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LSU Police promotes interim chief to campus' top cop, effective this week

2 weeks 1 hour 33 minutes ago Wednesday, May 29 2024 May 29, 2024 May 29, 2024 10:21 AM May 29, 2024 in News
Source: WBRZ

BATON ROUGE — The LSU Police Department on Wednesday named its interim chief of police as its permanent campus law enforcement head.

Marshall Walters' tenure as LSUPD chief of police, effective June 1, comes after he served more than 21 years in various roles at the department. He was eventually named interim chief to the approximately 60 officers in the department's employ last spring. 

“It has been my privilege to serve the LSU community for the past 21 years, and I will lead LSU’s Police Department with the highest standards of professionalism, integrity, compassion, and transparency in law enforcement. As the parent of a college student myself, I fully understand the responsibility and gravity of this critical role,” Walters said. “I look forward to increasing engagement with students, faculty, staff and the surrounding community to ensure LSU is a safe and welcoming campus," Walters said in a release.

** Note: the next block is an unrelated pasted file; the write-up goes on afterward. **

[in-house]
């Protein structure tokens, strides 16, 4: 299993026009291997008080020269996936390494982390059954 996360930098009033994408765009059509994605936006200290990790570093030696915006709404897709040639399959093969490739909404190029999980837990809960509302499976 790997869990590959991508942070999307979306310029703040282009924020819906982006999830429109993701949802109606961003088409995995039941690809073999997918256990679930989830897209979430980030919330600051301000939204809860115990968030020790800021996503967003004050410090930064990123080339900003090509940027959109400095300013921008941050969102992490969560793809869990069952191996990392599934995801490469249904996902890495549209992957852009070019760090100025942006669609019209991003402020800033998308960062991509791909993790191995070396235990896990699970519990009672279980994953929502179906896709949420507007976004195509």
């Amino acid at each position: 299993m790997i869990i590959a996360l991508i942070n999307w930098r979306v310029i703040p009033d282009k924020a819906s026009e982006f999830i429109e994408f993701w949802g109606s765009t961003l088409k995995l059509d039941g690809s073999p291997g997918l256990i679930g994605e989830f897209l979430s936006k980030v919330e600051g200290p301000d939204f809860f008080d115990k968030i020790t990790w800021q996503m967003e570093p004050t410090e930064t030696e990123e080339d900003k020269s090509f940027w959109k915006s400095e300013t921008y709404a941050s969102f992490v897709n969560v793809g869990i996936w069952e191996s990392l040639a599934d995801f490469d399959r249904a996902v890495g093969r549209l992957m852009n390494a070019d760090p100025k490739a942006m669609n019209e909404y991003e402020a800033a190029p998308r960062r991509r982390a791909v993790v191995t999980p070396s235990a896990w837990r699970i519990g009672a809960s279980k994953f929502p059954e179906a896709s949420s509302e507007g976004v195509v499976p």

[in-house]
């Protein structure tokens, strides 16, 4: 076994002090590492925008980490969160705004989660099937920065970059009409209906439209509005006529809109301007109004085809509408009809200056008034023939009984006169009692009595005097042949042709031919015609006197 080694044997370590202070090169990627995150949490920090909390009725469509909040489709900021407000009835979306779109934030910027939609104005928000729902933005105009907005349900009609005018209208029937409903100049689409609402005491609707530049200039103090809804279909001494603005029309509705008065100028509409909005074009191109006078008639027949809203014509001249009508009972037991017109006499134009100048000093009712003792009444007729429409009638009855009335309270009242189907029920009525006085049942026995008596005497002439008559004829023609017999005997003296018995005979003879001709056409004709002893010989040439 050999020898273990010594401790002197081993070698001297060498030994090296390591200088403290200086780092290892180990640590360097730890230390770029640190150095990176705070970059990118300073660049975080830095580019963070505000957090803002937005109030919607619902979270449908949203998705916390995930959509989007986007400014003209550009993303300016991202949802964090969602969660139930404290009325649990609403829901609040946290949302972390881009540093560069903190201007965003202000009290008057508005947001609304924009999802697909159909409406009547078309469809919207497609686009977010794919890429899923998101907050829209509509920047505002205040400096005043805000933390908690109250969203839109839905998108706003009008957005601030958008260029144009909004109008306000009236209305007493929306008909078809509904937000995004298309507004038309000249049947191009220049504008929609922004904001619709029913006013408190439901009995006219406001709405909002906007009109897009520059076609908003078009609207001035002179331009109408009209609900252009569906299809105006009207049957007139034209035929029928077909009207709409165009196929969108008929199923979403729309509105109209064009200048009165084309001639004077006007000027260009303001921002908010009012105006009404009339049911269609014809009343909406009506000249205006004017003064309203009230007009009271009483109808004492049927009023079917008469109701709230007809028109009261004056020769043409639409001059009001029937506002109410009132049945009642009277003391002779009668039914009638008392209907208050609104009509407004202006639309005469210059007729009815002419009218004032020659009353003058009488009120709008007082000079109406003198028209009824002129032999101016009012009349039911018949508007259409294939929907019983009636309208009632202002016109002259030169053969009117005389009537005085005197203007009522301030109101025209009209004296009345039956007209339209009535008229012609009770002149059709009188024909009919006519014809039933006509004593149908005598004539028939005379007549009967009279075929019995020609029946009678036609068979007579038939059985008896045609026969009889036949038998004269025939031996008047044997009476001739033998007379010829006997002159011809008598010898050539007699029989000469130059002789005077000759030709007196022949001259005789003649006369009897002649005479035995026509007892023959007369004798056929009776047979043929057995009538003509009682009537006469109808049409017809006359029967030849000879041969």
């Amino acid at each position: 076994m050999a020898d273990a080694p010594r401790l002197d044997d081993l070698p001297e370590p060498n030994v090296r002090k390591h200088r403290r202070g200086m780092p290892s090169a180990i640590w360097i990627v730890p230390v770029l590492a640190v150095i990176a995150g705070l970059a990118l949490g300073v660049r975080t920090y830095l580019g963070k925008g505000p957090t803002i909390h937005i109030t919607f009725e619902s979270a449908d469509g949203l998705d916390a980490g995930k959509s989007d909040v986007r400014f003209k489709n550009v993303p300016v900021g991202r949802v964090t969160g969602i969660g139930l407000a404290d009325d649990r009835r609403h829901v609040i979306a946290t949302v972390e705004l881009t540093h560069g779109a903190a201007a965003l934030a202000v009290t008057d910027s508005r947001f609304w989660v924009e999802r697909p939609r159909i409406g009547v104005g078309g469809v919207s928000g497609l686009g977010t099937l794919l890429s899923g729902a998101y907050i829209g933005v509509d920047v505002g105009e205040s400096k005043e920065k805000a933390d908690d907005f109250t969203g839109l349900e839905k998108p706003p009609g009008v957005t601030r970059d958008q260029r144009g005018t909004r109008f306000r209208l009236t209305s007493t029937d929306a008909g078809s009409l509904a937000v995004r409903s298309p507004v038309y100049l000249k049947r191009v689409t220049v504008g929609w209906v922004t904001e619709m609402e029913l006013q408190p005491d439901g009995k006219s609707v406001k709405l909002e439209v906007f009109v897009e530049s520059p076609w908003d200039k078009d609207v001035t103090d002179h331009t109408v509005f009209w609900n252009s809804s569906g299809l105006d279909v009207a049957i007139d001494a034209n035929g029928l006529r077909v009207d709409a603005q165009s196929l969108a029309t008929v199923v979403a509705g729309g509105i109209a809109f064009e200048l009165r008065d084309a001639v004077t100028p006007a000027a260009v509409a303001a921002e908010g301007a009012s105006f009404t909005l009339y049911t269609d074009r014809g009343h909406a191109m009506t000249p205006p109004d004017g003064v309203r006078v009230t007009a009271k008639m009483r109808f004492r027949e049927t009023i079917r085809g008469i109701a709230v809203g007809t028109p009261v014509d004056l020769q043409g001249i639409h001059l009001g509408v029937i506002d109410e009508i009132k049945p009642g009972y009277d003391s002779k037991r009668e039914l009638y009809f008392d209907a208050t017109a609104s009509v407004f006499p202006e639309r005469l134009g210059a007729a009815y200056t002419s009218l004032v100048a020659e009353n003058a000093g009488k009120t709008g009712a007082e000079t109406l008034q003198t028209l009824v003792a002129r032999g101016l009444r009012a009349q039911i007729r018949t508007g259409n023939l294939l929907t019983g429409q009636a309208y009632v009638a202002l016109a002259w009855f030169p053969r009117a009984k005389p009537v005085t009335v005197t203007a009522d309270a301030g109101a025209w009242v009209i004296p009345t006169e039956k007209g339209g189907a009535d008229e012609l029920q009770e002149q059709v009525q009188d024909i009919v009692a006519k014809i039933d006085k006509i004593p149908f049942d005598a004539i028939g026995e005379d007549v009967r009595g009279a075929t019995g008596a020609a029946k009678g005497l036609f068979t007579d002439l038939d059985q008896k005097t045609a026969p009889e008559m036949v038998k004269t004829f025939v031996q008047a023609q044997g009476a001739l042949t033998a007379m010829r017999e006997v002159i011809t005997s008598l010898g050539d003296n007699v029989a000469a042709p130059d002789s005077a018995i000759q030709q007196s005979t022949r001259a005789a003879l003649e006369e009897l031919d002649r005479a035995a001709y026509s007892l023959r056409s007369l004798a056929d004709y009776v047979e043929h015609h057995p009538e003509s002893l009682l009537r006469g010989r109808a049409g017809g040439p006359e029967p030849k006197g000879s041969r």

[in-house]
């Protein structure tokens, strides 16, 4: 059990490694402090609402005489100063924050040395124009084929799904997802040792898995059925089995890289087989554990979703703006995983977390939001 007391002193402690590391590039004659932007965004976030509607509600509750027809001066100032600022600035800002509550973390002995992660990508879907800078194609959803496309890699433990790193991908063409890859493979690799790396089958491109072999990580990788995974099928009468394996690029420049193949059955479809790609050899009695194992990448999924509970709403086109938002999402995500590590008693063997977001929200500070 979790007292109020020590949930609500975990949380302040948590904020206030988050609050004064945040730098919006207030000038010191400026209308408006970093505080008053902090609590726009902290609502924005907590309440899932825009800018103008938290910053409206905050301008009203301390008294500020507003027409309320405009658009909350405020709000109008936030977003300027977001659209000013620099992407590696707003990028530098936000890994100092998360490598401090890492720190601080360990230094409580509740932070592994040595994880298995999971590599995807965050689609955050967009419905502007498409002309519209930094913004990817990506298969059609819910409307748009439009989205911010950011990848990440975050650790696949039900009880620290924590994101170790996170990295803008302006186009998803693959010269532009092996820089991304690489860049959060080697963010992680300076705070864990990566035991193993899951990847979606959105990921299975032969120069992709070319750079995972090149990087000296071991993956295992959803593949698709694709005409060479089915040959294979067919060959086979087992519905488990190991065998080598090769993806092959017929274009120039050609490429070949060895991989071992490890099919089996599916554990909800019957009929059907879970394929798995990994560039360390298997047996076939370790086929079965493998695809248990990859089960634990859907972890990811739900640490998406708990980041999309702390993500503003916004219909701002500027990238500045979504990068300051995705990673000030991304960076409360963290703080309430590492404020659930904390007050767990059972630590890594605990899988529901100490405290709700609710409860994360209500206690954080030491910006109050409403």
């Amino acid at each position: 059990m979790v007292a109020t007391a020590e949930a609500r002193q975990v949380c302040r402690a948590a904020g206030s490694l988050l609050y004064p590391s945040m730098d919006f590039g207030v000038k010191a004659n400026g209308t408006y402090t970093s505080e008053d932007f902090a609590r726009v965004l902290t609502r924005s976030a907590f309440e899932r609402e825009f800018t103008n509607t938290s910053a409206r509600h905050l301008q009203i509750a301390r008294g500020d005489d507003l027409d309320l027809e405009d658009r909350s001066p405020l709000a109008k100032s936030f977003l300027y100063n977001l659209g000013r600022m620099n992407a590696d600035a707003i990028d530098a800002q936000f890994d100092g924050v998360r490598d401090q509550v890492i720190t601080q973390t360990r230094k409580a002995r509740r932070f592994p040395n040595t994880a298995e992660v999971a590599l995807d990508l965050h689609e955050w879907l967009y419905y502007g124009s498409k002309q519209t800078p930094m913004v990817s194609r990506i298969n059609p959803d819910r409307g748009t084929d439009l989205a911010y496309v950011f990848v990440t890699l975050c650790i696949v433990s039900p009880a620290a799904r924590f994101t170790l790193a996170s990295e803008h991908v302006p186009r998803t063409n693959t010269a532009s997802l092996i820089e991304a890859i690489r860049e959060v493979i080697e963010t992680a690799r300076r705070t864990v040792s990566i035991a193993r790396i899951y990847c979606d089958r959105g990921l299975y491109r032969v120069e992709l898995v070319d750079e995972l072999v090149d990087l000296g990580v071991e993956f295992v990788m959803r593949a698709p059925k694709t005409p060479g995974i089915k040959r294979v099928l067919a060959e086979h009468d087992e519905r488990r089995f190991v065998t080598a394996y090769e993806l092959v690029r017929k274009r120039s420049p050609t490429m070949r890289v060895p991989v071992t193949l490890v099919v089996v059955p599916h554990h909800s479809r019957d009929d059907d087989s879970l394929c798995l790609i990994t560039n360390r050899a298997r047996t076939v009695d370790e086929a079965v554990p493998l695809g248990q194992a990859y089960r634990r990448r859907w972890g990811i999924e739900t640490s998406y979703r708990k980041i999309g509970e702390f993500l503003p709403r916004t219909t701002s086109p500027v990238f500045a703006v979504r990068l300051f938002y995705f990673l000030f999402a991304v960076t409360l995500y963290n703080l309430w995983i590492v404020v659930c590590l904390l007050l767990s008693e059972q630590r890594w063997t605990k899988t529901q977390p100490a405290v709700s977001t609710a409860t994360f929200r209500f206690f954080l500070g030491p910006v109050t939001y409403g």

LSUPD has jurisdiction on all LSU property. However, when a crime originates on LSU property, LSUPD’s jurisdiction extends to any area in the state of Louisiana where the investigation may lead, the release explained.

Walters' promotion comes after a national search. WBRZ previously reported on the search, which included Walters and two controversial candidates for the job. Walters was ultimately selected as interim chief.

One of the candidates, Thedrick Andres was formerly the police chief in Henderson, a neighboring community in the Las Vegas area. In 2022, nearly 95 percent of the officers issued a vote of no confidence in him. He was also implicated in a 2014 incident in Texas where he fatally shot a man after he got into a fight with a veteran. Andres was never charged by a grand jury.

Another candidate, Terence Calloway, the police chief of Florida A&M University, was the target of a federal lawsuit that left taxpayers on the hook for $250,0000 after he switched an officer's eight-hour shifts to 12 hours despite that officer having a doctor's note. A jury sided with the officer who alleged race and disability discrimination. FAMU was also ordered to rehire the officer.

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